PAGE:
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使用apache+mod_wsgi方式部署完成后,访问网站时400(Bad Request)

zihua 2014-03-08 18:03:49 点击: 852 | 收藏



        在所有工作部署工作完成后,通过域名访问网站,发现提示:400(Bad Request)



        苦尽甘来,经过一番折腾,终于发现了一篇文章, (这是谢谢这哥们了,心情无以附加,无以言表)


DEBUG = False      # 由True到False,这个我也做对了

# 下面这个,忘记了,高了半天,废了老大劲才知道是这的问题
    '', # Allow domain and subdomains
    'localhost', # Also allow FQDN and subdomains]





Host header validation

Django uses the Host header provided by the client to construct URLs in certain cases. While these values are sanitized to prevent Cross Site Scripting attacks, a fake Host value can be used for Cross-Site Request Forgery, cache poisoning attacks, and poisoning links in emails.

Because even seemingly-secure web server configurations are susceptible to fake Host headers, Django validates Hostheaders against the ALLOWED_HOSTS setting in the django.http.HttpRequest.get_host() method.

This validation only applies via get_host(); if your code accesses the Host header directly from request.META you are bypassing this security protection.

For more details see the full ALLOWED_HOSTS documentation.


Previous versions of this document recommended configuring your web server to ensure it validates incoming HTTP Host headers. While this is still recommended, in many common web servers a configuration that seems to validate the Host header may not in fact do so. For instance, even if Apache is configured such that your Django site is served from a non-default virtual host with the ServerName set, it is still possible for an HTTP request to match this virtual host and supply a fake Host header. Thus, Django now requires that you set ALLOWED_HOSTSexplicitly rather than relying on web server configuration.

Additionally, as of 1.3.1, Django requires you to explicitly enable support for the X-Forwarded-Host header (via theUSE_X_FORWARDED_HOST setting) if your configuration requires it.




Default: [] (Empty list)

A list of strings representing the host/domain names that this Django site can serve. This is a security measure to prevent an attacker from poisoning caches and password reset emails with links to malicious hosts by submitting requests with a fake HTTP Host header, which is possible even under many seemingly-safe web server configurations.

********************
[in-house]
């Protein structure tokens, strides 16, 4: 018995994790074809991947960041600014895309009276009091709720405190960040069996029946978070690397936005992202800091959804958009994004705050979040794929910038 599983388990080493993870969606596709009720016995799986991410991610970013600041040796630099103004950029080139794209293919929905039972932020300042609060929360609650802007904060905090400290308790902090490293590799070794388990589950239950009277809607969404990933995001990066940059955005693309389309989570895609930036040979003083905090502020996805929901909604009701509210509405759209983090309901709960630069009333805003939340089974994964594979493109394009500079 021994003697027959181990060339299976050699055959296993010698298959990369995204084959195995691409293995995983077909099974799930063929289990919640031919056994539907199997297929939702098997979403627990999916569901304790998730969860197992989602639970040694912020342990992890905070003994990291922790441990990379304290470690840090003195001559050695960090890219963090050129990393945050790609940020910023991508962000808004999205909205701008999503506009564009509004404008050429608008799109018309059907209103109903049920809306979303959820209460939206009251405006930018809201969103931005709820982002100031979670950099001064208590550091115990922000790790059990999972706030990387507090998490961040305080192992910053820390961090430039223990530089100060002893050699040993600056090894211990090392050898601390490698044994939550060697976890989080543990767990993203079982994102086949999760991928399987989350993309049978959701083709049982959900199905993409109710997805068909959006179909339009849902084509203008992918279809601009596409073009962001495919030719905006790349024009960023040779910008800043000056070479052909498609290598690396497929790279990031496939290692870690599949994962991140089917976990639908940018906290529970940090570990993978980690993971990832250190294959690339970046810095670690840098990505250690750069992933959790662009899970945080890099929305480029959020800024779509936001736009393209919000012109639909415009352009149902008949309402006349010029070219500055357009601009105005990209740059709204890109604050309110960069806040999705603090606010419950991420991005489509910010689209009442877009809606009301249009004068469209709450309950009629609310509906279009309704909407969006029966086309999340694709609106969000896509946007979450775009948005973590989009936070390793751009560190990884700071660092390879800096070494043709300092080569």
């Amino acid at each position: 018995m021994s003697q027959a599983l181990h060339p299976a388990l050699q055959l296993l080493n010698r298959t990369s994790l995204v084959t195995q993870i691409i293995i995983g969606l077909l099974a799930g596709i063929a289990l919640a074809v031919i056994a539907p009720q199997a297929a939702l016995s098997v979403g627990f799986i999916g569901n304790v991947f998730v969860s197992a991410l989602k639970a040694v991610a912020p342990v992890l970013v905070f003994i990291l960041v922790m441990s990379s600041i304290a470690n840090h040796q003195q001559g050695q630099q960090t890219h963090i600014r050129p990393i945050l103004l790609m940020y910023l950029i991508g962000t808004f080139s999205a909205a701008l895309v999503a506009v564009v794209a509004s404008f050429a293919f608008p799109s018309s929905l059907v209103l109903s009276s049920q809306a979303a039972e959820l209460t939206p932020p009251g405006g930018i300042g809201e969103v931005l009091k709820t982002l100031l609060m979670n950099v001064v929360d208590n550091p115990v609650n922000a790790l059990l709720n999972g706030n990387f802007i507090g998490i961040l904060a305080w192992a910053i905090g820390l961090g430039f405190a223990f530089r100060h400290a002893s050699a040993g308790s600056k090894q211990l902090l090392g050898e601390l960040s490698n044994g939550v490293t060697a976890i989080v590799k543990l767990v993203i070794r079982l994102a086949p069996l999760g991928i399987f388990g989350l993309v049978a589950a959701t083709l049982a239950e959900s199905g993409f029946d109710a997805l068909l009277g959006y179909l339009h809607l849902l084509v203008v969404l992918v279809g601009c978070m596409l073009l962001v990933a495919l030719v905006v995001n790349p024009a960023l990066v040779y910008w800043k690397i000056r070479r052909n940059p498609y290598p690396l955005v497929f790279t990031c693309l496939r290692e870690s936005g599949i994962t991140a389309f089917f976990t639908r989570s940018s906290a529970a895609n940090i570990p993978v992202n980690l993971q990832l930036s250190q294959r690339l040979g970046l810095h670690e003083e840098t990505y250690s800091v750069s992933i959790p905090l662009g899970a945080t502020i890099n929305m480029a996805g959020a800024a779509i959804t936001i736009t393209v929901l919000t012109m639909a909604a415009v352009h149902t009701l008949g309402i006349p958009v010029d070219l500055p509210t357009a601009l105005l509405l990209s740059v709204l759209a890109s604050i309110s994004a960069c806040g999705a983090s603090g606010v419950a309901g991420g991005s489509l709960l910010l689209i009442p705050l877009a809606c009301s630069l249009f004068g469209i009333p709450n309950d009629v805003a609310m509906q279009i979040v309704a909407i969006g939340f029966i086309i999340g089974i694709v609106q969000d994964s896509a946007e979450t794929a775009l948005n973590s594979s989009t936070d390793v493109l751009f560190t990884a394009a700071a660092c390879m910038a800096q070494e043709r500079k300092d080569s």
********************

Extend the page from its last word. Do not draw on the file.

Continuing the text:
Values in this list can be fully qualified names (e.g. ''), in which case they will be matched against the request’sHost header exactly (case-insensitive, not including port). A value beginning with a period can be used as a subdomain wildcard: '' will match, and any other subdomain of A value of '*' will match anything; in this case you are responsible to provide your own validation of the Host header (perhaps in a middleware; if so this middleware must be listed first in MIDDLEWARE_CLASSES).


If you want to also allow the fully qualified domain name (FQDN), which some browsers can send in the Host header, you must explicitly add another ALLOWED_HOSTS entry that includes a trailing period. This entry can also be a subdomain wildcard:

    '', # Allow domain and subdomains
    '', # Also allow FQDN and subdomains]

If the Host header (or X-Forwarded-Host if USE_X_FORWARDED_HOST is enabled) does not match any value in this list, thedjango.http.HttpRequest.get_host() method will raise SuspiciousOperation.

When DEBUG is True or when running tests, host validation is disabled; any host will be accepted. Thus it’s usually only necessary to set it in production.

This validation only applies via get_host(); if your code accesses the Host header directly from request.META you are bypassing this security protection.





作者:zihua | 分类: Django | 标签: django | 阅读: 852 | 发布于: 2014-03-08 18时 |